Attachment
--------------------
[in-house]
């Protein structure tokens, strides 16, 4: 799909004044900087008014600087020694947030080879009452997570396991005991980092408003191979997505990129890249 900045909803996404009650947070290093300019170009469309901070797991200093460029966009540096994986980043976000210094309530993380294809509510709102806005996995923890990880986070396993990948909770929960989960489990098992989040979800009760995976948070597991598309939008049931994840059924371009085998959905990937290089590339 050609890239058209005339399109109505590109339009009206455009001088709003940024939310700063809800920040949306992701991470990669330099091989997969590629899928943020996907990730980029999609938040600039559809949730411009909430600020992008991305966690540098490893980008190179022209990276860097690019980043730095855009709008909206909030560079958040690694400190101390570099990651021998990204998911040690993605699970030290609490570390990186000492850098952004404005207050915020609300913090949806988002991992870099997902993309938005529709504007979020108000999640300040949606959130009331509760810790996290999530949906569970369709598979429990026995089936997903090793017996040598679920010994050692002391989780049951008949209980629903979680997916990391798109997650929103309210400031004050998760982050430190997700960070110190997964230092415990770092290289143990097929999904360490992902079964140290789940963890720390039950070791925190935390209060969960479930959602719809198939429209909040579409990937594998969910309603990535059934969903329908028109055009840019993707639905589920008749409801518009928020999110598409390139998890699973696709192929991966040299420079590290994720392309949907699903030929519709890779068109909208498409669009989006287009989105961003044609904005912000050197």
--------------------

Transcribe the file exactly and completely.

[in-house]
């Protein structure tokens, strides 16, 4: 799909004044900087008014600087020694947030080879009452997570396991005991980092408003191979997505990129890249 900045909803996404009650947070290093300019170009469309901070797991200093460029966009540096994986980043976000210094309530993380294809509510709102806005996995923890990880986070396993990948909770929960989960489990098992989040979800009760995976948070597991598309939008049931994840059924371009085998959905990937290089590339 050609890239058209005339399109109505590109339009009206455009001088709003940024939310700063809800920040949306992701991470990669330099091989997969590629899928943020996907990730980029999609938040600039559809949730411009909430600020992008991305966690540098490893980008190179022209990276860097690019980043730095855009709008909206909030560079958040690694400190101390570099990651021998990204998911040690993605699970030290609490570390990186000492850098952004404005207050915020609300913090949806988002991992870099997902993309938005529709504007979020108000999640300040949606959130009331509760810790996290999530949906569970369709598979429990026995089936997903090793017996040598679920010994050692002391989780049951008949209980629903979680997916990391798109997650929103309210400031004050998760982050430190997700960070110190997964230092415990770092290289143990097929999904360490992902079964140290789940963890720390039950070791925190935390209060969960479930959602719809198939429209909040579409990937594998969910309603990535059934969903329908028109055009840019993707639905589920008749409801518009928020999110598409390139998890699973696709192929991966040299420079590290994720392309949907699903030929519709890779068109909208498409669009989006287009989105961003044609904005912000050197």